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Tennessee and Florida take different approaches in promoting the Heisman



Ericberry Give Tennessee coach Lane Kiffin credit. The guy knows how to generate national attention.

On Wednesday, the school's athletic department unveiled a massive campaign strategy touting safety Eric Berry as a Heisman candidate. The campaign will include several electronic billboards - including one in South Florida - a Web site, a word-of-the-day calendar that will be sent to Heisman voters, and a 20-foot-high, 15-feet-wide, inflatable jersey that will be outside of Neyland Stadium on game days. It's an exact replica of Berry's No. 14.

Tennessee's approach to this Heisman campaign is in stark contrast to Florida's when quarterback Tim Tebow won the coveted award in 2007. The Florida communications department made the decision not to promote Tebow for the award. There were no notepads or DVD's shipped out to sportswriters across America. After the final regular season game, voters did receive a short e-mail detailing Tebow's stats and how he stacked up against other candidates.

Florida's communications director later explained that the school had decided to use a more grassroots form of communication. And frankly, Tebow was generating so much national media attention, UF didn't need to pay for more.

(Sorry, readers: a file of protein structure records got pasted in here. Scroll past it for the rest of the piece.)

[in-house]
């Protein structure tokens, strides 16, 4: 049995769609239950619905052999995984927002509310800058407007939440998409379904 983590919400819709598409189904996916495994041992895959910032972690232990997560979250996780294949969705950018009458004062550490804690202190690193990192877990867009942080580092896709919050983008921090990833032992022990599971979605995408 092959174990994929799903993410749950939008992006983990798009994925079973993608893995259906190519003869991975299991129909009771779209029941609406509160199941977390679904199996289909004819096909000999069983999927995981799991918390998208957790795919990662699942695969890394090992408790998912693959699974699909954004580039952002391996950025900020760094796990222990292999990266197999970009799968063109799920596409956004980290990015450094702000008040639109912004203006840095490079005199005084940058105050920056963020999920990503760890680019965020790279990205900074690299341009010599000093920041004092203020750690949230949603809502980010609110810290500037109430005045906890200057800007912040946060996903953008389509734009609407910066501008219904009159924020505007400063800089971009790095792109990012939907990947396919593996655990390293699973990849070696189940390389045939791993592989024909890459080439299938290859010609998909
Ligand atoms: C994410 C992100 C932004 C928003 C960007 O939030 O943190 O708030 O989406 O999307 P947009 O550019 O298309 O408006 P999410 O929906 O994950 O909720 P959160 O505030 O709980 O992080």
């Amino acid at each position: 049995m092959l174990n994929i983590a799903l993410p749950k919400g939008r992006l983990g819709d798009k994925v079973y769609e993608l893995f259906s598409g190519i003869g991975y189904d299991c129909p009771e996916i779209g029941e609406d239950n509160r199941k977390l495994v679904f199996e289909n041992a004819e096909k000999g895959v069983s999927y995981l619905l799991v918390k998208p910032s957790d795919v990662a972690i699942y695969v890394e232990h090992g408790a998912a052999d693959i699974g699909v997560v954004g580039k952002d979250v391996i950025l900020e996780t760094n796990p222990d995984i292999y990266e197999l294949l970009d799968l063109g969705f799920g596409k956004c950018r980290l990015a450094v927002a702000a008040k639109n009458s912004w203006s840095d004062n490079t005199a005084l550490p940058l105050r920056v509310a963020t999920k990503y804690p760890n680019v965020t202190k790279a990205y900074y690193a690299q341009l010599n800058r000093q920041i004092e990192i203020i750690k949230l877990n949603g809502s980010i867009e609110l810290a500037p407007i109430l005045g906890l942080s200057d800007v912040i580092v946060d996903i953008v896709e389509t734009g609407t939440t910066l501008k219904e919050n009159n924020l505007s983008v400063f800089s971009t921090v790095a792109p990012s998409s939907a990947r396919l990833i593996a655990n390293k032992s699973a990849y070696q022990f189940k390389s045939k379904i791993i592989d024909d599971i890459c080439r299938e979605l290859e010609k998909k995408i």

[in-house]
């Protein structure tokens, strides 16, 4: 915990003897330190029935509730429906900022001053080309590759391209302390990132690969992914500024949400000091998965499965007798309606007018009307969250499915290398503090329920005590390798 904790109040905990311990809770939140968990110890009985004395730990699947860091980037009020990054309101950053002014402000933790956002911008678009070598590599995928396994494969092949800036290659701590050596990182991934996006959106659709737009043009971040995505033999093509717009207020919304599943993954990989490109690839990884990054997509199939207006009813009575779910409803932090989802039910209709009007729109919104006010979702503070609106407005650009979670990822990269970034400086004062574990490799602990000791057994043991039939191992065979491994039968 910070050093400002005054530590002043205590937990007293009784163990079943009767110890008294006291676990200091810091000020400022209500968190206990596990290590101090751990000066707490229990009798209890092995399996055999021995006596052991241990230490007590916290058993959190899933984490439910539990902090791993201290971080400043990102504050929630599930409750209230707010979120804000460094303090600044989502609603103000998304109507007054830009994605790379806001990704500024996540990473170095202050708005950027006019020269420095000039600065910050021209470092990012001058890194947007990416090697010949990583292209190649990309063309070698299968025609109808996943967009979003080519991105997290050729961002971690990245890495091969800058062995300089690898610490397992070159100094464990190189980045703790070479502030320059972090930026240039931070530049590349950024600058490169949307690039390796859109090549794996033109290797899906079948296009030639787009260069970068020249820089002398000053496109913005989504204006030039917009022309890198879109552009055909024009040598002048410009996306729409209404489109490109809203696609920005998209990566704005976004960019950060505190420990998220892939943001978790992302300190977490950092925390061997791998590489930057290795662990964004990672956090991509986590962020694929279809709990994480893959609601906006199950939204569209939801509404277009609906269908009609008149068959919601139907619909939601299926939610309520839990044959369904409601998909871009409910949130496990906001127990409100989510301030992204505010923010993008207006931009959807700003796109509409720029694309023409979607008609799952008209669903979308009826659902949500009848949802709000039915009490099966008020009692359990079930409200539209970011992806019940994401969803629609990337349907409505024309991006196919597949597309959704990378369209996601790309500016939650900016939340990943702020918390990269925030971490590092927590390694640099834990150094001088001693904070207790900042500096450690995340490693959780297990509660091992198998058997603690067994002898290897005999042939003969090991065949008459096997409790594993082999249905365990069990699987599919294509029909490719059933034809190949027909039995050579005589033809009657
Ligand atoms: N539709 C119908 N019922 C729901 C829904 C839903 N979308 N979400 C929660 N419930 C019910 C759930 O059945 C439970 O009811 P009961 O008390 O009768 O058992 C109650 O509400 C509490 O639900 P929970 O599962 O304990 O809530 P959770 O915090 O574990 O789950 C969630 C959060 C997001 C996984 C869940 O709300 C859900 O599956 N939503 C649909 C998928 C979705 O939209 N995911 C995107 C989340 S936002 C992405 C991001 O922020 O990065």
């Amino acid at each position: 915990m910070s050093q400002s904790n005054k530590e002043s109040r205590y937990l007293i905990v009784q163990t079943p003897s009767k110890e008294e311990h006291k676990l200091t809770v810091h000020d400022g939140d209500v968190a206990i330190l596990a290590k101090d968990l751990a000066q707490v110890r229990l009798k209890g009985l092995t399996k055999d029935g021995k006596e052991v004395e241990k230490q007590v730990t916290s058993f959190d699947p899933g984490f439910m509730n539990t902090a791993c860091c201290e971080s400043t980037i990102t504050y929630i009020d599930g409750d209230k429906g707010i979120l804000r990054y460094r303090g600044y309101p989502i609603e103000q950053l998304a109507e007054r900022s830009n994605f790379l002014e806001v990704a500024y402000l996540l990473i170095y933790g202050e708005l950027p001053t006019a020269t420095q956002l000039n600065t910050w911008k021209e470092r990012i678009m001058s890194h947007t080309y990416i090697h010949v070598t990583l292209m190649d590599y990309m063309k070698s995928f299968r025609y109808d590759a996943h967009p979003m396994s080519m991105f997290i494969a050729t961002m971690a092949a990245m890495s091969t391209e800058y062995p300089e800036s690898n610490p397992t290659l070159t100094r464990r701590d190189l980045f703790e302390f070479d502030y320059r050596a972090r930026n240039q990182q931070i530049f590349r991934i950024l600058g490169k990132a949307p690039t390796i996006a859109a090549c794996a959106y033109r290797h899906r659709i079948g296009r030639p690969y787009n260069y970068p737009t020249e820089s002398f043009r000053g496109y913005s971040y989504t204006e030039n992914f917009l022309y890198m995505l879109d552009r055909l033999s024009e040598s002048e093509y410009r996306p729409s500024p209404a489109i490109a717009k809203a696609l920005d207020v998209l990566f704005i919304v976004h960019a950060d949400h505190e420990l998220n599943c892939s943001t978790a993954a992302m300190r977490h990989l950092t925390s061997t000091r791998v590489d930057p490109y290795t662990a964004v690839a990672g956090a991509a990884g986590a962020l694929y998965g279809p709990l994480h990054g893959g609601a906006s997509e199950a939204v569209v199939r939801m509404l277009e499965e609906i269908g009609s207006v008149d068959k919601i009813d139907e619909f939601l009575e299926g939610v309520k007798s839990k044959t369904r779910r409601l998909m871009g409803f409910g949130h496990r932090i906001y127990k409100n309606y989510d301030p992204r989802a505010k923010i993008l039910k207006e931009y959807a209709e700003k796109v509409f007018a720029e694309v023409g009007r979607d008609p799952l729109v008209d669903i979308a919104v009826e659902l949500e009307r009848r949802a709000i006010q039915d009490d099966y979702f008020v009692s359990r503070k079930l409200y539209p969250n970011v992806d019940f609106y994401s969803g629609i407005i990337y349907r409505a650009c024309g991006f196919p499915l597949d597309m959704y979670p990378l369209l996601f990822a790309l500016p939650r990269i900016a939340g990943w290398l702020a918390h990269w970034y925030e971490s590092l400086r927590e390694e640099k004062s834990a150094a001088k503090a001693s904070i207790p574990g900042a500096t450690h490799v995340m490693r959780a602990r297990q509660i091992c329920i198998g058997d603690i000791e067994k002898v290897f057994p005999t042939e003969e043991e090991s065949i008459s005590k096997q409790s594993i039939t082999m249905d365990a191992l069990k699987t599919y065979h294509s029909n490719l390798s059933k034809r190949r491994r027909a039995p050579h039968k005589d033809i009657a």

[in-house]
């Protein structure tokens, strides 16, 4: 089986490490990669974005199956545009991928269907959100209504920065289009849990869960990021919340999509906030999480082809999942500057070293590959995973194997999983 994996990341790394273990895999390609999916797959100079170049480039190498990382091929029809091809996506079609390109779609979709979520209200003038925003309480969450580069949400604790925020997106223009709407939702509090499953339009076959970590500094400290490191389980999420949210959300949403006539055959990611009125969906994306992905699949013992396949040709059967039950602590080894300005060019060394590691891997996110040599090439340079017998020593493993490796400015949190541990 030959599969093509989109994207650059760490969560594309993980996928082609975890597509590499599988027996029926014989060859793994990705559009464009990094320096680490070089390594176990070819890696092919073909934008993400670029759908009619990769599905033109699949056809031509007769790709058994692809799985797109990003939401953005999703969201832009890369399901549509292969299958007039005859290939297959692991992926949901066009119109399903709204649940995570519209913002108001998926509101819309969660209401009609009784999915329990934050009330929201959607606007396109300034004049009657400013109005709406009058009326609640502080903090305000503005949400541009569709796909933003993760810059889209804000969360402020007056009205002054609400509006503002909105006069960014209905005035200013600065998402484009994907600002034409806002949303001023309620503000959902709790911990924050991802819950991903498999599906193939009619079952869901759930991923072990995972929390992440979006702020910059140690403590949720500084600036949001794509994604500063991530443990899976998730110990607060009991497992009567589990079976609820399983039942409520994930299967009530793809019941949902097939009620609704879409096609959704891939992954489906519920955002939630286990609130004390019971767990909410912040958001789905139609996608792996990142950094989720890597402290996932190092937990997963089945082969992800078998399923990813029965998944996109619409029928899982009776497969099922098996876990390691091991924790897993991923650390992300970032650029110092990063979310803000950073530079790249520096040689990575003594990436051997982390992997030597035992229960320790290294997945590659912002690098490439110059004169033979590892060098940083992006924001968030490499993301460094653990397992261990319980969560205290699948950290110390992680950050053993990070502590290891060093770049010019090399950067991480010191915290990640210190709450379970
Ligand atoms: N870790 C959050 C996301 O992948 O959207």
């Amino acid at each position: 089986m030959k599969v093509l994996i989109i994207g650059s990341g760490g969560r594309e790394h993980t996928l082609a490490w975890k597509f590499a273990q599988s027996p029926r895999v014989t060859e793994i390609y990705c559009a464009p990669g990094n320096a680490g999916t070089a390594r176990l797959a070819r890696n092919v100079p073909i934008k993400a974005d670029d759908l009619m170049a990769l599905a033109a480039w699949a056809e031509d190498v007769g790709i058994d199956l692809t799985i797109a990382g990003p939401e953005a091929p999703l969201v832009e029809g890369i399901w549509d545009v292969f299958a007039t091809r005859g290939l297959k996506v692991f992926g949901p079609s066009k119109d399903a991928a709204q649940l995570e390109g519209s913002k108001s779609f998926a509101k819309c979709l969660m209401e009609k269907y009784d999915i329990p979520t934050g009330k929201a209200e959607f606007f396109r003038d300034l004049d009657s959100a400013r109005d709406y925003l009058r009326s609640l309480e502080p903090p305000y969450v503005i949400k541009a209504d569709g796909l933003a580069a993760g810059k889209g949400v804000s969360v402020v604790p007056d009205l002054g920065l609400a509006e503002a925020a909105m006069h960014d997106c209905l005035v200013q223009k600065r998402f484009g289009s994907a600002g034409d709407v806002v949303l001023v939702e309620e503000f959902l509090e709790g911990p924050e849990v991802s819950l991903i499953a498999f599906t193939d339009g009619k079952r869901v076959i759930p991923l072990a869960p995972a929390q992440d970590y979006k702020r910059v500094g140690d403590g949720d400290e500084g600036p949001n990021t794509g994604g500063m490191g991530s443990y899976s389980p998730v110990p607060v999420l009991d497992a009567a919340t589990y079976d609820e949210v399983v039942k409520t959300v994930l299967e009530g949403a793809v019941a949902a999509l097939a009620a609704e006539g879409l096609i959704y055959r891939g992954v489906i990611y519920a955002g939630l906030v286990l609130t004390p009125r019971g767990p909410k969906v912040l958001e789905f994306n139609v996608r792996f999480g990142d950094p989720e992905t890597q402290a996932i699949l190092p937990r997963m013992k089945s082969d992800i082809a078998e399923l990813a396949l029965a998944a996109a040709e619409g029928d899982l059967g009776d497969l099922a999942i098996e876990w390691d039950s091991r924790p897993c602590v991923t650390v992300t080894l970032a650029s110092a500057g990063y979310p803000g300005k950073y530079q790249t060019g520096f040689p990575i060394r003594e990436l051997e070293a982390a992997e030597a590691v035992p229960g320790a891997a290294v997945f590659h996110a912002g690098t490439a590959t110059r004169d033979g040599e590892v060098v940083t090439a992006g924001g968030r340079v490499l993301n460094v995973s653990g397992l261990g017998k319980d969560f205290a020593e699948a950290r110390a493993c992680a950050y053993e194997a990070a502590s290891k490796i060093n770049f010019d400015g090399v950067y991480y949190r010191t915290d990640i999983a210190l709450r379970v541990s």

So they decided to let Tebow's play speak for itself.  Last season, Oklahoma and Texas refrained from national campaigns for Sam Bradford and Colt McCoy. Bradford eventually won the Heisman.

That's not to say that Tennessee's approach is wrong. But it does bring up an interesting question: is this massive campaign about Eric Berry, or more about Lane Kiffin and the program?

The first-year coach has admitted that the only thing more important to him (than winning games), is getting Tennessee's name out across the nation. The program lost some luster over the past few years, and Kiffin is trying to bring it back. So with this Eric Berry Heisman campaign, Tennessee can promote one of the best defensive players in the nation - and perhaps more importantly, itself.

Because let's face it, unless Tim Tebow, Colt McCoy and Sam Bradford all get arrested in Vegas on the same night, and get kicked off their respective teams the next day, there's no way Eric Berry is going to win the Heisman.

The last 11 Heisman  winners were quarterbacks or running backs. Charles Woodson was the last defensive player to win the award and that was in 1997 when he beat out Tennessee quarterback Peyton Manning.

The nationwide billboards and all this media attention about the Heisman campaign won't win Berry the Heisman, but it most certainly can help capture the attention of some of the nation's best high school recruits. Especially in South Florida where the Vols are trying to make inroads. All of a sudden, that seems like $10,000 well spent.


[Last modified: Wednesday, May 26, 2010 1:08pm]


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